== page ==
Bose introduces three new pairs of Frames audio sunglasses for $249
Bose seems convinced that people really like sunglasses with integrated speakers: today, the company is introducing three new pairs of Frames that follow up on the first two sets it released in 2018. Two are fashion-forward — they’re called Tenor and Soprano — and the third set, Tempo, is much more sporty and specifically designed for outdoor use like biking, hiking, and running. (That’s the one we spotted in a recent Federal Communications Commission filing.) All three cost the same $249 and are available beginning today; Bose says they’re also all prescription-ready.
Sound quality has improved across the board in all three, according to Bose, and the Tenor and Soprano have “the tiniest, thinnest, most invisible Bose speakers ever.” But let’s get it out of the way. You can still tell that these aren’t quite everyday sunglasses; the temples / arms are still oversized, even with the new refinements. Here’s what the Tenor Frames look like when viewed from behind:
But viewed head-on, they definitely look more stylish than their predecessors. All three pairs have polarized lenses that block out 99 percent of UV rays. “Their wafer-thin Bose systems are discreetly embedded in each arm without extra parts, visible screws, seams, or perforations,” Bose said in its press release, adding that the electronics add less than 50 grams of weight.
Sound quality is “clearer and richer” than the previous Frames, according to the company. But the selling point remains the same: if you can’t stand how earbuds feel or are just after a different experience, Frames can give you a private audio bubble for your music, phone calls, and Siri / Google Assistant interactions while keeping you perfectly aware of everything happening around you. That latter part can also be seen as a downside since, by design, your tunes will be mixed with ambient sound at all times.
The made-for-outside Tempo sunglasses produce “the highest fidelity” of the whole Frames lineup, with a 22-millimeter driver in each arm — good enough that you can still hear your music when cycling at 25 mph, per Bose’s claims. They’ve got a TR90 construction, custom spring hinges, and TPE temple tips for comfort and stability. You can also switch between three different shapes of nose pads to keep the Frames Tempo from moving.
Since the Frames Tempo are meant for activities, Bose offers several different lenses that you might prefer based on how you’d be using them. Here’s how that shakes out:
The lenses are polycarbonate with visible light transmission of 12 percent. And optional lenses are also available: road orange has a 20 percent VLT medium-light lens to reduce glare from reflective surfaces like water and snow; trail blue has a 28 percent VLT low-light lens to increase contrast and definition in bright-sun conditions; twilight yellow has a 77 percent VLT very low-light lens for use at dusk.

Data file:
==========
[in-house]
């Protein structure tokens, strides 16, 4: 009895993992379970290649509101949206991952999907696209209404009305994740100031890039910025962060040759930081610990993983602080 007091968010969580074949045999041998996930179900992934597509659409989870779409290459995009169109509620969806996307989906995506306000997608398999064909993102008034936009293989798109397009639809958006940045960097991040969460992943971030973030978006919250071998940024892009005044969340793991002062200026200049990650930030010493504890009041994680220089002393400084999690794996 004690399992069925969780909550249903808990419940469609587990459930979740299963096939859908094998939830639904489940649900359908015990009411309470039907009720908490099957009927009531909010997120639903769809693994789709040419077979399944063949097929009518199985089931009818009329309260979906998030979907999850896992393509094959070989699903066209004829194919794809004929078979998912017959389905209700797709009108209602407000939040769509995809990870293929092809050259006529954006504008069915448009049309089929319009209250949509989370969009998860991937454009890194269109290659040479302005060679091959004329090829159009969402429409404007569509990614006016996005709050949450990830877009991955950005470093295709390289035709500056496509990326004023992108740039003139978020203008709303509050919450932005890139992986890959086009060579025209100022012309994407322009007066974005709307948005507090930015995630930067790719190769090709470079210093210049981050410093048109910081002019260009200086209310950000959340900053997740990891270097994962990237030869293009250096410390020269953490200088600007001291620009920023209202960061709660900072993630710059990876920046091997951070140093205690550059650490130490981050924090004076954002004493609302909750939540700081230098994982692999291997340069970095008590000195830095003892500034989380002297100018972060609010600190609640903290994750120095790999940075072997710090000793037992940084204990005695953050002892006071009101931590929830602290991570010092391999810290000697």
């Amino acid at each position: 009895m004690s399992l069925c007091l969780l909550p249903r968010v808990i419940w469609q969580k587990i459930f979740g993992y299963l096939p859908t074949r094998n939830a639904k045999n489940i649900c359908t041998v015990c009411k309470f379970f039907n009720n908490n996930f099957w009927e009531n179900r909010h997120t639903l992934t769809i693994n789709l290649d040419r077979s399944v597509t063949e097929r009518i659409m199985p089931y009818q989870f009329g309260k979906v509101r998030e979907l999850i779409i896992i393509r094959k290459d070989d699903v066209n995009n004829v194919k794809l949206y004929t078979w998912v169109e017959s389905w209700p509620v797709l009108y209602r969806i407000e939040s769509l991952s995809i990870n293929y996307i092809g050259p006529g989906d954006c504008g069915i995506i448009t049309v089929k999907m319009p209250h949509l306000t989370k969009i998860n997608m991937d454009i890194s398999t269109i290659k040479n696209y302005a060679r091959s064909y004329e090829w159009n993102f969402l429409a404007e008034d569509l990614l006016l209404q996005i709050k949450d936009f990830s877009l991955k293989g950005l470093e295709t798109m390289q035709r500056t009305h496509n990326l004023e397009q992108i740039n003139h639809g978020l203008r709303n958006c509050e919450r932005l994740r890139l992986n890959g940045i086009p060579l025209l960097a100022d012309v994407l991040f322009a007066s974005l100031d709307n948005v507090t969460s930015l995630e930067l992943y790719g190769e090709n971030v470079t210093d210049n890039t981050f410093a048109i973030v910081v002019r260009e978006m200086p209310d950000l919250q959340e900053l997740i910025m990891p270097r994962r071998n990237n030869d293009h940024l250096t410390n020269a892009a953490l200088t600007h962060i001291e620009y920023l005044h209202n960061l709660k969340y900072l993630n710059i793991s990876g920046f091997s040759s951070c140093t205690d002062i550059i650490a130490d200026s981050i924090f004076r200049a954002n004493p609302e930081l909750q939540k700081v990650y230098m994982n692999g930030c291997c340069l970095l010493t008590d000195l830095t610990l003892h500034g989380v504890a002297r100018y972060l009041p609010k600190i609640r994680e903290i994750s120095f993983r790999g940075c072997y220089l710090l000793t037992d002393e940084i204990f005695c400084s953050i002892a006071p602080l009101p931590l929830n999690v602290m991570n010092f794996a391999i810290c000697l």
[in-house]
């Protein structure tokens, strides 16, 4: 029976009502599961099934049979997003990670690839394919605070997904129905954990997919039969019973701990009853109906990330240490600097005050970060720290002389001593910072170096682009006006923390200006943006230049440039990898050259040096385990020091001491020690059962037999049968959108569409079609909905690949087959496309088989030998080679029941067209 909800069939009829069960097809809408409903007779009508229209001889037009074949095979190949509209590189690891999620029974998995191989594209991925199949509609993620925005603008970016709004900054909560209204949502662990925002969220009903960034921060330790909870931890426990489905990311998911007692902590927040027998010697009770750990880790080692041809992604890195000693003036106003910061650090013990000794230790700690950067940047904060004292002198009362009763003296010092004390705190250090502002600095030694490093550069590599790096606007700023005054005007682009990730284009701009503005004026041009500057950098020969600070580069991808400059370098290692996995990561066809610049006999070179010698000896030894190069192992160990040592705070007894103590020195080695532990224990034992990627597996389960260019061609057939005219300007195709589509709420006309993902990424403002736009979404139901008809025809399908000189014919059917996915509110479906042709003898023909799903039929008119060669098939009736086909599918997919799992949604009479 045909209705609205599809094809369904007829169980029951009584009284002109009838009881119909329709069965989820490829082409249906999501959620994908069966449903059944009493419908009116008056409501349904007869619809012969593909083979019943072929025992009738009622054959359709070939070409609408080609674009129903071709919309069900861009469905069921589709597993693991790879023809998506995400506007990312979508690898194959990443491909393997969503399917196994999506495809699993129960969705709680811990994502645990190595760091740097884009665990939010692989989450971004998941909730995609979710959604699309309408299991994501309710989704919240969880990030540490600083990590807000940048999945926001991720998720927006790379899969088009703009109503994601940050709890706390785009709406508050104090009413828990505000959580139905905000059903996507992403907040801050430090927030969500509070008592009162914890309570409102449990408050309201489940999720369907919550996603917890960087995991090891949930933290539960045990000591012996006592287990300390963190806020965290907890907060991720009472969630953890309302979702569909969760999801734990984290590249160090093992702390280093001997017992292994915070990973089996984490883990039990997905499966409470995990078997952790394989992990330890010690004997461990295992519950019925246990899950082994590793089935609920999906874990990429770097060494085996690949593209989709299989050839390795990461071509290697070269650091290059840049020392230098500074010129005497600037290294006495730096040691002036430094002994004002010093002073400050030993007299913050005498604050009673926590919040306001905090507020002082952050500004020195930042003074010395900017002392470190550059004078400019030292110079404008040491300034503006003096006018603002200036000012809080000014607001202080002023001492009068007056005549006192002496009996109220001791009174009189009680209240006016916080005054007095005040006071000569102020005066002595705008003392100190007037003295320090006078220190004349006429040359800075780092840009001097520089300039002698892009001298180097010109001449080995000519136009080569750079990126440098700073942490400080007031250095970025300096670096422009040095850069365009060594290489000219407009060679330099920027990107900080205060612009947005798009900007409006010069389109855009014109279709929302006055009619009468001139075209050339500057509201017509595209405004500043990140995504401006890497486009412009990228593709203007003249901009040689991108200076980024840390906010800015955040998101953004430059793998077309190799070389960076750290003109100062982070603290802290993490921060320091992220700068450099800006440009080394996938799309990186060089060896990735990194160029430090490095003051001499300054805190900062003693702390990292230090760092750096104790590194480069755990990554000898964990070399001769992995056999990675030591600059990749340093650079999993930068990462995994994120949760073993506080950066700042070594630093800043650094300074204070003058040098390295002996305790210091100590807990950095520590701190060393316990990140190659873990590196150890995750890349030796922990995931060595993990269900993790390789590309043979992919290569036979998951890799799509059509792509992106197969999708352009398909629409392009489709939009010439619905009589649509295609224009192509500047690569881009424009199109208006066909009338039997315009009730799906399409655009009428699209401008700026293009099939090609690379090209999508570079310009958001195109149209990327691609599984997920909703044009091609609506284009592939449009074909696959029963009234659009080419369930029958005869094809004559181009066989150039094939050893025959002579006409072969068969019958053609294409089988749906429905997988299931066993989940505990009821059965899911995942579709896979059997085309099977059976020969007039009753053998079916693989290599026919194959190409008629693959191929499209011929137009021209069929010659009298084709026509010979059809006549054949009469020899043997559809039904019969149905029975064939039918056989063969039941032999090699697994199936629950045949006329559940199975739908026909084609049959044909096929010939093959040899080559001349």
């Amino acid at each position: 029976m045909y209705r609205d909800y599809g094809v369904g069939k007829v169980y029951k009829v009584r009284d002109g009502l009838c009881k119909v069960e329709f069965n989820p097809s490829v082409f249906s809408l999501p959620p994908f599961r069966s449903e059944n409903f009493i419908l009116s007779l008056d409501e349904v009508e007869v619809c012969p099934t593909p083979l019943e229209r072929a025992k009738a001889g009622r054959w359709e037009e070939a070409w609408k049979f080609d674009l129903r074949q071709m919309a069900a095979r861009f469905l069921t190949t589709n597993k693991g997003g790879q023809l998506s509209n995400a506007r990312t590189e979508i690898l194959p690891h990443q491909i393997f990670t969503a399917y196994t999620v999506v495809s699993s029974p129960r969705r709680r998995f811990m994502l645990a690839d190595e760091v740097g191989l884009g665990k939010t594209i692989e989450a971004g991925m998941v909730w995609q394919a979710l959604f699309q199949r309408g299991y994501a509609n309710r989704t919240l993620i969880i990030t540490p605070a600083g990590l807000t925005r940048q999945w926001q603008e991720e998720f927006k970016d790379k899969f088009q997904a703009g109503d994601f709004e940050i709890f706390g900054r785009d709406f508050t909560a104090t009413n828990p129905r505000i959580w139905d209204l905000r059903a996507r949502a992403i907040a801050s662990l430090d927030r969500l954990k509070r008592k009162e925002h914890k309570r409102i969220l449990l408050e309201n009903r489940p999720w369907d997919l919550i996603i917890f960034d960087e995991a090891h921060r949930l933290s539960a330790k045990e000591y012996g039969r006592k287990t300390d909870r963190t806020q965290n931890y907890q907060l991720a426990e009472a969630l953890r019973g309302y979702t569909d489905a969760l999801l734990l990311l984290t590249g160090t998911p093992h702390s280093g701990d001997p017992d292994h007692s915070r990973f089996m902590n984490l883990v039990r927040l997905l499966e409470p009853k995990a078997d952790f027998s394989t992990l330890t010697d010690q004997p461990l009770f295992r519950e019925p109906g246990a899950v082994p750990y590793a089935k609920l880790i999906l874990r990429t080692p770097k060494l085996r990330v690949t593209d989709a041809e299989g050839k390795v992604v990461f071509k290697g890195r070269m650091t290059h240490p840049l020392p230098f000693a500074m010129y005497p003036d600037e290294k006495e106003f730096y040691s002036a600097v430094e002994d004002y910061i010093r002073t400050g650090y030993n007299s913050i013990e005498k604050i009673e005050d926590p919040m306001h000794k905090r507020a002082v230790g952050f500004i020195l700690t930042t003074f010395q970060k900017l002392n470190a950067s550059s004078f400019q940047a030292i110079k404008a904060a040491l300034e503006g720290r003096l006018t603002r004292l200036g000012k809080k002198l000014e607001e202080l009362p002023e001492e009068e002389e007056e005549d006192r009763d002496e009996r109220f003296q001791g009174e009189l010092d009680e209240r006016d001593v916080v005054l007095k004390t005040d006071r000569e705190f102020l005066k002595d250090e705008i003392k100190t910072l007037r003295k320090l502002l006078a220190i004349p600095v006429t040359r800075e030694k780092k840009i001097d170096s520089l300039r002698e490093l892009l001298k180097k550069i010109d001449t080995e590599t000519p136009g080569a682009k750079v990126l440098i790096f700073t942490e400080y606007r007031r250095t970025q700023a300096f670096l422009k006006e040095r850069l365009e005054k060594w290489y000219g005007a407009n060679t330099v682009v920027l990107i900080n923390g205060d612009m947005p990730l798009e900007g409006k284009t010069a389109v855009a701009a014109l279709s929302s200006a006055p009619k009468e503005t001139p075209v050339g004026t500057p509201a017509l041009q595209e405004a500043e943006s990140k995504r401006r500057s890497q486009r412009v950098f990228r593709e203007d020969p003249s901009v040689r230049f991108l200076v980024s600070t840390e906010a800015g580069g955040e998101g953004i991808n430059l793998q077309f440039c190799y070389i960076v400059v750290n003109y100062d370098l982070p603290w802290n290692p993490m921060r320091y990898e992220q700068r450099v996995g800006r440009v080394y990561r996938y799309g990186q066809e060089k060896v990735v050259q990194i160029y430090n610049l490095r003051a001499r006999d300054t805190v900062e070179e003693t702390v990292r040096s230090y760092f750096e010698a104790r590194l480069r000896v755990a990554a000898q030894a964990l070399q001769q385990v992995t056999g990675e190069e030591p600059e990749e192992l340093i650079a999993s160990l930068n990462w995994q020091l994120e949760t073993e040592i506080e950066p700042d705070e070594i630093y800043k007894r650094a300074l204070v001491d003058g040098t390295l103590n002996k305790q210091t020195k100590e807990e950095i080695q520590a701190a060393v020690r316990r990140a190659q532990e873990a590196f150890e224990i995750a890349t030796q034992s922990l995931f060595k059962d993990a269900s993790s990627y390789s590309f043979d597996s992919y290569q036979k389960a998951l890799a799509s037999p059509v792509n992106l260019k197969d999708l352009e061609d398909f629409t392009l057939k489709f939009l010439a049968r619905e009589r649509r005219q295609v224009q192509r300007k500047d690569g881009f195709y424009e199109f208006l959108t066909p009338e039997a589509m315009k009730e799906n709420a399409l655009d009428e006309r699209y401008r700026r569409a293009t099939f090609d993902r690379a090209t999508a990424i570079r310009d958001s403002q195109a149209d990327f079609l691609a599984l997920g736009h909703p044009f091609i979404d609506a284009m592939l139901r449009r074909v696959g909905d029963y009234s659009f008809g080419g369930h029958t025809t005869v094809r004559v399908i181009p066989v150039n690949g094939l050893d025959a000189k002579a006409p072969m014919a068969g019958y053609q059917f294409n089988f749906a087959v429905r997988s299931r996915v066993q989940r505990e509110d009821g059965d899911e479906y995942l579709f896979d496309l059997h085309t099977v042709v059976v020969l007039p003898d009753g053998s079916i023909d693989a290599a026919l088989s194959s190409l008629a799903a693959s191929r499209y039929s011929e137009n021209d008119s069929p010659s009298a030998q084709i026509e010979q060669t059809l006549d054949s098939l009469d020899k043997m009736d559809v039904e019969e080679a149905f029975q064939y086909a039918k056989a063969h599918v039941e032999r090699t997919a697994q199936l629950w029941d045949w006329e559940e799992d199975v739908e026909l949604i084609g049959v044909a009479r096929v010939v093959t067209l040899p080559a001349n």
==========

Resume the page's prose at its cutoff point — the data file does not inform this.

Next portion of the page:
Bose says the Frames Tempo can fit beneath “most” helmets. Unlike the Tenor and Soprano, which continue to use proprietary pogo-pin charging connectors, the Tempo gets a standard USB-C port for charging its battery, which can last for eight hours of continuous playback.
Both the squarer Tenor (above) and Soprano (below) get slightly smaller 16mm drivers, but Bose claims that bass response has been noticeably improved compared to the original Frames. Bass seems like a challenging thing to get right with this whole concept, so I’d still keep your expectations well short of bass-heavy earbuds. But I’m interested to hear what Bose has pulled off.
Both Tenor and Soprano are scratch- and shatter-resistant and will last for around 5.5 hours on a charge. Aside from the default black lenses, you can also opt for colors: Tenor comes in mirror blue and silver, and Soprano is offered in rose gold and purple fade. While the Tempo has an IPX4 rating for water and sweat resistance, the other two drop down to IPX2.
All three new Frames have improved mic systems for voice calls. Bose says it has replaced the previous single mic with a dual-beam-forming array “that shields what you’re saying from wind, noise, and other nearby conversations.” Tempo, Tenor, and Soprano all use what Bose describes as “volume-optimized EQ,” bringing out the whole frequency range at lower volumes while preventing distortion when you crank things up. (You slide your finger across the right temple to adjust volume, and the Frames also support tap gestures and have a multifunction button.)
I’m definitely intrigued by the 2020 Frames lineup. I never bought or spent much time with Bose’s initial versions of Frames, but they fare extremely well in customer reviews; people who get the things seem to really enjoy them. And by expanding the portfolio with more stylish and sporty selections, Bose is doubling down in an area where it faces relatively little direct competition.